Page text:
It's an old question among free software advocates: Would you buy a car with the hood welded shut -- a car that could be fixed only by the manufacturer, not by the mechanic down your street? If not, why do you accept those terms for software?
The point of having access to the internals of your car, or the source code of your software, is not necessarily that you personally can fix it if it goes wrong. The point is that you have access to numerous experts who can do so for a fee, or who can advise you for free.
So Microsoft sells you cars with the hood welded shut, and you are at their mercy when things go wrong, which is pretty often. But Apple takes it to the next level.
At least Microsoft allows you to install your own fittings. If you prefer your own car stereo, or upholstery, or radio, you may install them. You have freedom of service providers -- you can use what fuel you like, what oil you like, what roads you like.
Apple seals not only the hood, but the fittings. You are not allowed to install your own. If you install any third-party utility, or if you use an unapproved service provider, they come in and destroy your machine. You spent a few hundred dollars on a shiny new iPhone, and you are now left with a useless slab of metal and plastic, a "brick", because you had the temerity to install third-party applications on it or try to use it on a service provider other than AT&T. (Incidentally, in the case of the iPhone, the hood is literally welded shut -- you can't even replace the battery without shipping it to Apple, and renting a replacement phone at exorbitant rates while you wait.)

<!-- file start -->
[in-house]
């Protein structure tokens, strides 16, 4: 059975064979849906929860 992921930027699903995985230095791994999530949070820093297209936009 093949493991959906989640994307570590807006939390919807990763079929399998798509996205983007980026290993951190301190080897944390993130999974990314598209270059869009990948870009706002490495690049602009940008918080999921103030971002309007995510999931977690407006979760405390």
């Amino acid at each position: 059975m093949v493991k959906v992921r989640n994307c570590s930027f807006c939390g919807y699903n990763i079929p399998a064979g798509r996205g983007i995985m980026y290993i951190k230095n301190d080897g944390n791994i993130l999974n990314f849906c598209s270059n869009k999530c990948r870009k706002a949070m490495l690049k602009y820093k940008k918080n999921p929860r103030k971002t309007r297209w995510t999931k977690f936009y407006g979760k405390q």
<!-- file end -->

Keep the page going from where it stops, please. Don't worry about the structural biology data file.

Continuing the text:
This story came out days ago. Some commentators argued that it must have been an honest mistake -- Apple pushed out an incompletely-tested update that "bricked" some unmodified phones as well as modified or unlocked ones. One could believe this, except that Apple themselves threatened their customers with bricked phones if they dared "unlock" them. Others said that maybe AT&T forced Apple to do this -- but every previous report about the iPhone had said it was Apple calling the shots over every aspect of the deal.
No matter. What sort of company goes around destroying its own customers' property? If it had been a genuine mistake, wouldn't you expect, at least a mea culpa, if not some sort of compensation? None has come -- Apple's spokespeople have recommended that customers buy a new iPhone. Which may happen in the fantasy-world that Apple seems to live in, but in the real world, not only are owners of bricked iPhones unlikely to touch Apple again, but interested spectators like me are likely to stay away too. (I was seriously considering a Mac for a new computer -- Unix under the hood, more stable than Windows, friendlier -- at least in some ways -- than Linux. But no longer.)
So, no mea culpa from Apple. Instead comes the expected lawsuit.